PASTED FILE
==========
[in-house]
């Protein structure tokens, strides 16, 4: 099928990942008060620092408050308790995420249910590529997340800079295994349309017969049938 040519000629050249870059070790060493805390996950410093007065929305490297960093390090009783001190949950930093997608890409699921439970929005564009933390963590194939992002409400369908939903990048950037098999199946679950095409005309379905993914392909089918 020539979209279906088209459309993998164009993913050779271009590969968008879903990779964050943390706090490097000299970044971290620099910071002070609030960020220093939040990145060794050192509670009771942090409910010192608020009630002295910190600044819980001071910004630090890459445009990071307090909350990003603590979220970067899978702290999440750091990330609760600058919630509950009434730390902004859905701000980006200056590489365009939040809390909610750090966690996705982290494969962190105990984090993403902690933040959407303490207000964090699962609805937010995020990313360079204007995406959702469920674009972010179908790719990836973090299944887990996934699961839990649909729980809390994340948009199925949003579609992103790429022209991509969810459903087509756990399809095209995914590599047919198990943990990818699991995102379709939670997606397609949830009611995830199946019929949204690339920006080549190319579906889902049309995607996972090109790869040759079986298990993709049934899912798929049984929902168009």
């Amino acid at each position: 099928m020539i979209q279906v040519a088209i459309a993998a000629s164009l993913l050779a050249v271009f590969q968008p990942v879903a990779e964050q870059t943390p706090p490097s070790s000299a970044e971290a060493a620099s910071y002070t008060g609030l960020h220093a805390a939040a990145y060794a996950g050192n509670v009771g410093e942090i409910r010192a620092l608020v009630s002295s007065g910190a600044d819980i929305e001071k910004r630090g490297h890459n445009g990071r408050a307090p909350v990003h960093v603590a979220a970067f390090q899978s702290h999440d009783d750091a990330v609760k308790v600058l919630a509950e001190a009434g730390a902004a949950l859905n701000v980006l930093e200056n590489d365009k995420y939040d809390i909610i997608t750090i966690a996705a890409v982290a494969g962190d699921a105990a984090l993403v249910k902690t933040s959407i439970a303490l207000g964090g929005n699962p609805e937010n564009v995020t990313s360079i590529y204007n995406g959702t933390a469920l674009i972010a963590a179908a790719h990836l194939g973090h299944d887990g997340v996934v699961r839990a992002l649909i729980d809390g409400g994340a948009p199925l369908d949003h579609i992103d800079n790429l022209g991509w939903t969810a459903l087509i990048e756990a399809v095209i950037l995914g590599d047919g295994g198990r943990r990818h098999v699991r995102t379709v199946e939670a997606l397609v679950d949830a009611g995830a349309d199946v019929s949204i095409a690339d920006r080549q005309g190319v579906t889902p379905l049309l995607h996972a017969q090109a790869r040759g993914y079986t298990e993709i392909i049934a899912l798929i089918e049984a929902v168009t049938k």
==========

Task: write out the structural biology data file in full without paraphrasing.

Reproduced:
[in-house]
């Protein structure tokens, strides 16, 4: 099928990942008060620092408050308790995420249910590529997340800079295994349309017969049938 040519000629050249870059070790060493805390996950410093007065929305490297960093390090009783001190949950930093997608890409699921439970929005564009933390963590194939992002409400369908939903990048950037098999199946679950095409005309379905993914392909089918 020539979209279906088209459309993998164009993913050779271009590969968008879903990779964050943390706090490097000299970044971290620099910071002070609030960020220093939040990145060794050192509670009771942090409910010192608020009630002295910190600044819980001071910004630090890459445009990071307090909350990003603590979220970067899978702290999440750091990330609760600058919630509950009434730390902004859905701000980006200056590489365009939040809390909610750090966690996705982290494969962190105990984090993403902690933040959407303490207000964090699962609805937010995020990313360079204007995406959702469920674009972010179908790719990836973090299944887990996934699961839990649909729980809390994340948009199925949003579609992103790429022209991509969810459903087509756990399809095209995914590599047919198990943990990818699991995102379709939670997606397609949830009611995830199946019929949204690339920006080549190319579906889902049309995607996972090109790869040759079986298990993709049934899912798929049984929902168009």
């Amino acid at each position: 099928m020539i979209q279906v040519a088209i459309a993998a000629s164009l993913l050779a050249v271009f590969q968008p990942v879903a990779e964050q870059t943390p706090p490097s070790s000299a970044e971290a060493a620099s910071y002070t008060g609030l960020h220093a805390a939040a990145y060794a996950g050192n509670v009771g410093e942090i409910r010192a620092l608020v009630s002295s007065g910190a600044d819980i929305e001071k910004r630090g490297h890459n445009g990071r408050a307090p909350v990003h960093v603590a979220a970067f390090q899978s702290h999440d009783d750091a990330v609760k308790v600058l919630a509950e001190a009434g730390a902004a949950l859905n701000v980006l930093e200056n590489d365009k995420y939040d809390i909610i997608t750090i966690a996705a890409v982290a494969g962190d699921a105990a984090l993403v249910k902690t933040s959407i439970a303490l207000g964090g929005n699962p609805e937010n564009v995020t990313s360079i590529y204007n995406g959702t933390a469920l674009i972010a963590a179908a790719h990836l194939g973090h299944d887990g997340v996934v699961r839990a992002l649909i729980d809390g409400g994340a948009p199925l369908d949003h579609i992103d800079n790429l022209g991509w939903t969810a459903l087509i990048e756990a399809v095209i950037l995914g590599d047919g295994g198990r943990r990818h098999v699991r995102t379709v199946e939670a997606l397609v679950d949830a009611g995830a349309d199946v019929s949204i095409a690339d920006r080549q005309g190319v579906t889902p379905l049309l995607h996972a017969q090109a790869r040759g993914y079986t298990e993709i392909i049934a899912l798929i089918e049984a929902v168009t049938k």